When In Shanghai…

Take a break from your meetings to explore China's bustling financial capital. The city has spectacular plans for the future, a hip art scene, and colorful vestiges of its past


Just south of meandering Suzhou Creek, a former state-owned textile designing facility at 50 Moganshan Road has been converted into artists' studios and galleries. It's the best place to check out contemporary Chinese art. Visit ShanghART, which has showcased top artists, including Zhou Tiehai, who paints Joe Camel into Western classic works, and pop artist Pu Jie. Take the freight elevator of Building 16 to the fifth-floor Eastlink Gallery, then head to the second floor of Building 6 to Art Scene Warehouse for avant garde works by Zhong Biao and Du Xinjian. The art isn't cheap: Expect prices in the tens of thousands of dollars.


Think the skyline is impressive today? Stop by the Shanghai Urban Planning Exhibition Hall on the northeast corner of People's Square. The biggest attraction is a scale model the size of a volleyball court laying out the architectural wonders expected to be completed by 2020. Detailed plans show everything from sewer lines to a giant Ferris wheel. Photos and videos also provide a rich romp through Shanghai's architectural past.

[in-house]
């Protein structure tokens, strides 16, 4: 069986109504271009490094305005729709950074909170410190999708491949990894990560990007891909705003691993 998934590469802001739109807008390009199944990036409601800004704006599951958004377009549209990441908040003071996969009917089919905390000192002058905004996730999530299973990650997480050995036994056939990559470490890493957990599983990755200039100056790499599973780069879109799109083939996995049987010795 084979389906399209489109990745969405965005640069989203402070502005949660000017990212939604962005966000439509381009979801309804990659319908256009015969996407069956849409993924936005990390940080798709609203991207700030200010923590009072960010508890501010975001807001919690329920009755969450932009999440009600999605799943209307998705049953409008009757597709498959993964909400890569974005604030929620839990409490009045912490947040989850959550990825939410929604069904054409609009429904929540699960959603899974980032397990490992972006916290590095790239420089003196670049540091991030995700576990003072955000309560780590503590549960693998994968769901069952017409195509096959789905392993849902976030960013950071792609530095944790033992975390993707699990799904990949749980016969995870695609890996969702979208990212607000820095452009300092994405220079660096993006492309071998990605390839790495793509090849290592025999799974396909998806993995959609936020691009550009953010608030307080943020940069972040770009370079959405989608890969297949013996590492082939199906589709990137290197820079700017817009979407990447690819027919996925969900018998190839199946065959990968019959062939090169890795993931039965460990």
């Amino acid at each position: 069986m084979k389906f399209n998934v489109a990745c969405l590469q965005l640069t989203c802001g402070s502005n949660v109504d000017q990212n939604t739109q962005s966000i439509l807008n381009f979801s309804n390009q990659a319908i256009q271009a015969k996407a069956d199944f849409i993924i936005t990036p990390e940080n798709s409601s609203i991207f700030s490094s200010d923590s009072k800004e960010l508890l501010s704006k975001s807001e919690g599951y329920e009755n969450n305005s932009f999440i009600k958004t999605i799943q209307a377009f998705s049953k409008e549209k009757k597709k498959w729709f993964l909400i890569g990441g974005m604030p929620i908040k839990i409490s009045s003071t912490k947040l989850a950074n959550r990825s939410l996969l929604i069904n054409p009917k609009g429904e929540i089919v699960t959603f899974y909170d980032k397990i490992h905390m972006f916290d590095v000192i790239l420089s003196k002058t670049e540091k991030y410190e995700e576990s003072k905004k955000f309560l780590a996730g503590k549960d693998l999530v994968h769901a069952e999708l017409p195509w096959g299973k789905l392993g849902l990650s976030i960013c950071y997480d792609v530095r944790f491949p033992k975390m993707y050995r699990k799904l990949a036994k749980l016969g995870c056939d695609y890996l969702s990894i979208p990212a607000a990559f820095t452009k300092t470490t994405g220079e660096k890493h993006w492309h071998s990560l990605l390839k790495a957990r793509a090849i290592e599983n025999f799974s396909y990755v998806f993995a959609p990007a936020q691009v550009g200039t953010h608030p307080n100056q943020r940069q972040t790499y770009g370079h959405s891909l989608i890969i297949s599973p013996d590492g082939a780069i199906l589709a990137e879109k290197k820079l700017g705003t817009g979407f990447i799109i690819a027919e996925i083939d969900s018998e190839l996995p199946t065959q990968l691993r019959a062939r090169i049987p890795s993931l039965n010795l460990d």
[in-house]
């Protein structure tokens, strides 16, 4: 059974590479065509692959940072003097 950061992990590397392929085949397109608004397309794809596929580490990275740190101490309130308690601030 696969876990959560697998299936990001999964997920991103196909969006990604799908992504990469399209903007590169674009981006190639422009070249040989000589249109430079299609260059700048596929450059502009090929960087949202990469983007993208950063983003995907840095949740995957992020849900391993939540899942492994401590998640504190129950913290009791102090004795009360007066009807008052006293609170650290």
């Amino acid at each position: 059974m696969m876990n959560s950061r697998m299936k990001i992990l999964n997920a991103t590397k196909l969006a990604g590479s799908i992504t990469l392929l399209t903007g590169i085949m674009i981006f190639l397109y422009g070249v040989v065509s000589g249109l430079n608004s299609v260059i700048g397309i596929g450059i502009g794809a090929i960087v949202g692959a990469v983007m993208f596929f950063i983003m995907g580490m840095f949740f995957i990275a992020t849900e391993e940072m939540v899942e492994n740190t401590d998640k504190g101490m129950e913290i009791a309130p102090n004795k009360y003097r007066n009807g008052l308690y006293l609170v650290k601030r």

Bicycles have all but given way to cars on Shanghai's busy streets and highways. But it's still possible—and safe—to go for a leisurely ride in Century Park in the heart of Pudong on the eastern bank of the Huangpu River. It's Shanghai's answer to New York's Central Park.

Rent a tandem bicycle for $5 an hour and tour the meticulously landscaped 330-acre park, complete with a lake and sandy beach. Too bad swimming is not allowed.


If you've walked until you're sore, head over to Touch Therapeutic Spa to get your feet pummeled and prodded. It's on the second floor of Bridge 8, a new community for architects, designers, and boutiques in a converted auto-parts factory on the fringe of the city's French Concession, where Jianguo Road meets the elevated North South Highway. A one-hour foot massage and soak costs about $12; a full-body massage is twice that.


Three blocks east of the trendy Xintiandi entertainment district is one of the last traditional downtown neighborhoods. Its main axis is Dongtai Road, a narrow pedestrian street and antique market whose shops and stalls hawk everything from Buddhas to art deco radios to porcelain Mao statues. Be ready to bargain, and watch out for newly made "antiques." But hurry, the area is slated for the wrecking ball in the next year or two.

By Frederik Balfour

    Before it's here, it's on the Bloomberg Terminal.